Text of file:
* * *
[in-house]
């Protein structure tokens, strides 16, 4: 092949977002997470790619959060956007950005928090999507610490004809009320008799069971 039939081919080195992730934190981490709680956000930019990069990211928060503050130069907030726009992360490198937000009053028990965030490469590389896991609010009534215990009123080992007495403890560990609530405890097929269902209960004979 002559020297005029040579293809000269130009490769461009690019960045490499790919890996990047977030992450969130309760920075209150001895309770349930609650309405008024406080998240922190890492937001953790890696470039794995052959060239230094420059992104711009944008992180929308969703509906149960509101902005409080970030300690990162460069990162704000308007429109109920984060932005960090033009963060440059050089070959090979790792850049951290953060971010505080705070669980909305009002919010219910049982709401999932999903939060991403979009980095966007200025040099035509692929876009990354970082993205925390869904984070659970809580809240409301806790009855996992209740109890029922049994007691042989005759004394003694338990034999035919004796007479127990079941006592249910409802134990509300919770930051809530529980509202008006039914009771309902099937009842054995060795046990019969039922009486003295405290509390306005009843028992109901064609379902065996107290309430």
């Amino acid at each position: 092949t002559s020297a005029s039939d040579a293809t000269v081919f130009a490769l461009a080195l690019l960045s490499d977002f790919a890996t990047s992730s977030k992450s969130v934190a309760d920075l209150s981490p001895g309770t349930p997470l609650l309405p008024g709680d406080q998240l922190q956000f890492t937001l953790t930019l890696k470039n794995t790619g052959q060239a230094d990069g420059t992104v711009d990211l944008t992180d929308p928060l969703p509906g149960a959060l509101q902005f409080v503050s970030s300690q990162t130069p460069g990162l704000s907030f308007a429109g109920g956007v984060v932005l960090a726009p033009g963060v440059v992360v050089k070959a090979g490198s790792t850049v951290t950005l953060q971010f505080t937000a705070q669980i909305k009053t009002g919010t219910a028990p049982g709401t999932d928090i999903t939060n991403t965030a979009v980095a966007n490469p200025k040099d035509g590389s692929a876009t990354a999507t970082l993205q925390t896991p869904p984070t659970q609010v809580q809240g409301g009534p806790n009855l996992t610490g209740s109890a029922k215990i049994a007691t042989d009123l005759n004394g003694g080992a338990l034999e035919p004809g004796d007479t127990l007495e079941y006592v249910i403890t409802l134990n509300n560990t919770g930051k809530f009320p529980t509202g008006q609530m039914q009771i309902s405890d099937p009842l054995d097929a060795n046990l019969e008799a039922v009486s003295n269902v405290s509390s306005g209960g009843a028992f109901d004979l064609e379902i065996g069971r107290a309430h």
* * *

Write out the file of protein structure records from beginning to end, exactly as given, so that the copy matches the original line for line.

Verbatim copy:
[in-house]
């Protein structure tokens, strides 16, 4: 092949977002997470790619959060956007950005928090999507610490004809009320008799069971 039939081919080195992730934190981490709680956000930019990069990211928060503050130069907030726009992360490198937000009053028990965030490469590389896991609010009534215990009123080992007495403890560990609530405890097929269902209960004979 002559020297005029040579293809000269130009490769461009690019960045490499790919890996990047977030992450969130309760920075209150001895309770349930609650309405008024406080998240922190890492937001953790890696470039794995052959060239230094420059992104711009944008992180929308969703509906149960509101902005409080970030300690990162460069990162704000308007429109109920984060932005960090033009963060440059050089070959090979790792850049951290953060971010505080705070669980909305009002919010219910049982709401999932999903939060991403979009980095966007200025040099035509692929876009990354970082993205925390869904984070659970809580809240409301806790009855996992209740109890029922049994007691042989005759004394003694338990034999035919004796007479127990079941006592249910409802134990509300919770930051809530529980509202008006039914009771309902099937009842054995060795046990019969039922009486003295405290509390306005009843028992109901064609379902065996107290309430």
């Amino acid at each position: 092949t002559s020297a005029s039939d040579a293809t000269v081919f130009a490769l461009a080195l690019l960045s490499d977002f790919a890996t990047s992730s977030k992450s969130v934190a309760d920075l209150s981490p001895g309770t349930p997470l609650l309405p008024g709680d406080q998240l922190q956000f890492t937001l953790t930019l890696k470039n794995t790619g052959q060239a230094d990069g420059t992104v711009d990211l944008t992180d929308p928060l969703p509906g149960a959060l509101q902005f409080v503050s970030s300690q990162t130069p460069g990162l704000s907030f308007a429109g109920g956007v984060v932005l960090a726009p033009g963060v440059v992360v050089k070959a090979g490198s790792t850049v951290t950005l953060q971010f505080t937000a705070q669980i909305k009053t009002g919010t219910a028990p049982g709401t999932d928090i999903t939060n991403t965030a979009v980095a966007n490469p200025k040099d035509g590389s692929a876009t990354a999507t970082l993205q925390t896991p869904p984070t659970q609010v809580q809240g409301g009534p806790n009855l996992t610490g209740s109890a029922k215990i049994a007691t042989d009123l005759n004394g003694g080992a338990l034999e035919p004809g004796d007479t127990l007495e079941y006592v249910i403890t409802l134990n509300n560990t919770g930051k809530f009320p529980t509202g008006q609530m039914q009771i309902s405890d099937p009842l054995d097929a060795n046990l019969e008799a039922v009486s003295n269902v405290s509390s306005g209960g009843a028992f109901d004979l064609e379902i065996g069971r107290a309430h």